With a few mappings, vim becomes an excellent terminal multiplexer, and tmux becomes unnecessary. In addition to the features you have listed (which are all possible with tmux), using terminal buffers directly inside (neo)vim provides some additional features tmux can't match:

  • completion inside e.g. the git commit message buffer can autocomplete terminal commands / output
  • you can map vim keybindings to grab information such as the current filename or word under the cursor, switch to the terminal, and issue some command
  • you can easily hide and re-find closed hidden buffers, so that you can run some long-running command and not be bothered with an extra window in the way
  • you can change the vim working directory to that of the terminal, or vice-versa

I have gotten by for many years with just these mappings in my vimrc:

tnoremap <ESC> <C-\><C-n>
nnoremap <Leader>cc :term<CR>A
nnoremap <Leader>cs :split<CR>:wincmd j<CR>:term<CR>A
nnoremap <Leader>ct :tabnew<CR>:term<CR>A

The mnemonics are; command-window, split, tab. If you need to work on windows as well, check out my vimrc's terminal.vim file, which calls git-bash by default, but offers dos mnemonic keybinding as well for when you need a DOS prompt.

To exit the terminal, use Cntrl-D.

Now, you want to be able to switch to the directory of the terminal, so that you can subsequently do :e to open netrw / dirvish. This one is a bit more complicated that you may need since it also caters to windows, but I'm not going to edit that out; you may need that one day:

fu! GetDirFromPrompt() abort
  let l:line=getline('.')
  if l:line =~ '^[^> ]*@[^> ]* MINGW.. '
    if has('win32') || has ('win64')
      " USER@DOMAIN MINGW64 ~/vimscripts/dein/repos/github.com/autozimu/LanguageClient-neovim_next (next)
      let home='/' .. $HOME[0] .. substitute($HOME[2:], '\', '/', 'g')
      let l:line=substitute(l:line, '\~', home, '')
    " USER@DOMAIN MINGW64 /c/code/with spaces
    " USER@DOMAIN MINGW64 /c/code/in_git (master)
    let dir=substitute(substitute(substitute(l:line, '.*MINGW.. /\(.\)', '\1:', ''), '(.*)$', '', ''), '/', '\', 'g')
  elseif l:line =~ '.:[^>]*>.*'
    " C:\Program Files\Neovim\bin>some user-input
    let dir=substitute(l:line, '>.*', '', '')
  elseif l:line =~ '^[^@> ]*@[^:>@ ]*:[^$]'
    " tama@tama-hp-laptop:~/code/adacore/libadalang$
    let dir=substitute(substitute(l:line, '$.*', '', ''), '^[^@> ]*@[^:>@ ]*:', '', '')
    throw 'No pattern matches '.l:line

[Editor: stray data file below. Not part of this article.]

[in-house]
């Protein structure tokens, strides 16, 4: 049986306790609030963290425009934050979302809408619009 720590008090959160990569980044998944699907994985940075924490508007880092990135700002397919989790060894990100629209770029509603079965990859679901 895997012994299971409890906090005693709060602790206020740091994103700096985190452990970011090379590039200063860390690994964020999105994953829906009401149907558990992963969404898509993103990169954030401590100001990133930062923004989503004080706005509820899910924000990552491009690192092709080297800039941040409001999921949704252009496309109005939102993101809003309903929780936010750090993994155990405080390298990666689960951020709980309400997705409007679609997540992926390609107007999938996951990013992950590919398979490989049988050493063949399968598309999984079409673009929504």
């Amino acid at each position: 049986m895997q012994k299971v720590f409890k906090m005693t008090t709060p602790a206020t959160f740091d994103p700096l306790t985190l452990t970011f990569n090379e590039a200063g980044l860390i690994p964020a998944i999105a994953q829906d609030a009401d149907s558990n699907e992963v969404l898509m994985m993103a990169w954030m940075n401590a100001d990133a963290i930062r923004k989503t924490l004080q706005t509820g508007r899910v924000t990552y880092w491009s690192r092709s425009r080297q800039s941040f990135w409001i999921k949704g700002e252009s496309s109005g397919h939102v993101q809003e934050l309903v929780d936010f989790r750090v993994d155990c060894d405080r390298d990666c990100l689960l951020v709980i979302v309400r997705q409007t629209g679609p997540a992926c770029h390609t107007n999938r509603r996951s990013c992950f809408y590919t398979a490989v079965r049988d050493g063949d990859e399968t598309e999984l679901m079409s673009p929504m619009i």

return dir

" Change directory to current line
fu! DirToCurrentLine() abort
  if &buftype ==# 'terminal'
    let l:dir=GetDirFromPrompt()
    let l:dir=expand('%:p:h')
  exe 'cd '.l:dir
  echom 'cd '.l:dir

That function will read the prompt when in a terminal buffer, and change vim's directory to that. But, if in a non-terminal buffer, it just changes directory to that of the current file. I also recommend mapping fugitive's :Gcd to something handy, I use that a lot just prior to opening a terminal split. Recommended mapping:

nnoremap <leader>qq :call DirToCurrentLine()<CR>
nnoremap <leader>qg :Gcd<CR>

Finally, you want to be able to move your cursor onto a prompt line in the terminal, and be able to immediately open that directory. Note that this mapping is assuming that you have a terminal split below; when the terminal is fullscreen (because you used ct) then instead it will replace the terminal window, which becomes hidden and can later be recalled using e.g. fzf.vim's :Buffers.

function! BrowseDir() abort
  if &buftype ==# 'terminal'
    let l:dir = GetDirFromPrompt()
    " switch to buffer above
    silent execute 'wincmd k'
    execute ':e '.l:dir
    e %:h

" open directory of current file / terminal prompt
nnoremap - :call BrowseDir()<CR>

Again, the function conceptually does the same but is implemented differently for a terminal buffer, where it grabs the prompt line and extracts the directory, than for a regular file, whose directory it opens immediately.

Having defined all that, your use-cases are done like this:

  • Open new splits with terminal similar to tmux -> <Leader>cs
  • Ability to go into netrw from terminal -> -
  • Start terminal in dir currently open in netrw -> <Leader>qq followed by <Leader>cs
  • Have separate dir for each tab/split -> :tabnew, :lcd some/dir, <Leader>cc

Only your last one doesn't really work:

  • Edit terminal command without opening nested editor

You can set your editor to neovim remote, so that if you issue e.g. git commit then a new buffer is opened in the current vim instance, instead of vim in vim, which for me solves the problem, but I'm not sure if that is your use case.